“The pragmatism to which the national identity refers is one of purposive rational action, one of means-end calculation, one of technology and science.
Citizens are admonished to identify with the economic success of the state which demonstrates that the correct policies have been applied.
As these policies are not based on an explicitly stated ideology nor even on purely political considerations, but on rational and scientific principles, any criticism of these policies can be branded as irrational.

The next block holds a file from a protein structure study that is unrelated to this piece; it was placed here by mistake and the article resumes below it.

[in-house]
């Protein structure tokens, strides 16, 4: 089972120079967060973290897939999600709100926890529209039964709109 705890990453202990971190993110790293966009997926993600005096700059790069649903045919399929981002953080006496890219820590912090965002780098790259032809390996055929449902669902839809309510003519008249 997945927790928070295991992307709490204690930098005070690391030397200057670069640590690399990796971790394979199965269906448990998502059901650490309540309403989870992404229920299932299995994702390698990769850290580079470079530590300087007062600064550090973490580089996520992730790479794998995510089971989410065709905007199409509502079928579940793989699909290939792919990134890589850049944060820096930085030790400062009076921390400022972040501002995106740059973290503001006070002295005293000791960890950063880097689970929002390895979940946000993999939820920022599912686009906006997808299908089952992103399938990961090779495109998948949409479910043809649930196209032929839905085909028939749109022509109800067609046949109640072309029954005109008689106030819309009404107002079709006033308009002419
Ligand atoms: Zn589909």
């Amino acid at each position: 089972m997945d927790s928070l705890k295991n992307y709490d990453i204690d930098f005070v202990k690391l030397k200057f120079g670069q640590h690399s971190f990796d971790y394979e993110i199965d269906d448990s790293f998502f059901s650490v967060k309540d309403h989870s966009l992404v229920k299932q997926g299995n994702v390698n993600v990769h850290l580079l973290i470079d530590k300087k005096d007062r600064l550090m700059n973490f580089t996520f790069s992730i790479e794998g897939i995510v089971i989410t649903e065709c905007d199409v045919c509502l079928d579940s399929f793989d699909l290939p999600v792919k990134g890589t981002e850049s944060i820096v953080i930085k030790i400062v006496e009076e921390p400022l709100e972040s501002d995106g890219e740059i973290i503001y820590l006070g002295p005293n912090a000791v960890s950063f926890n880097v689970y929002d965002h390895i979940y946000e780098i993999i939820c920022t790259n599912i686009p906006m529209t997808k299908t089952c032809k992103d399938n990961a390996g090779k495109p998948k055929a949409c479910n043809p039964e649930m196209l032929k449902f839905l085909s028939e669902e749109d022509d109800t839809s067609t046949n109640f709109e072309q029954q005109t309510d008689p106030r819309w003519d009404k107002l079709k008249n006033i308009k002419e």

The prestige of science and technology is thus used to buttress not only the day to day policies but also the social and political system resulting from such policies, because leaders will ask if such a system is not derived from the very principles of scientific and rational action.
The supremacy of this pragmatic identity or technocratic consciousness can thus be used to legitimize tight political control and eventually an authoritarian political system.” – Chan Heng Chee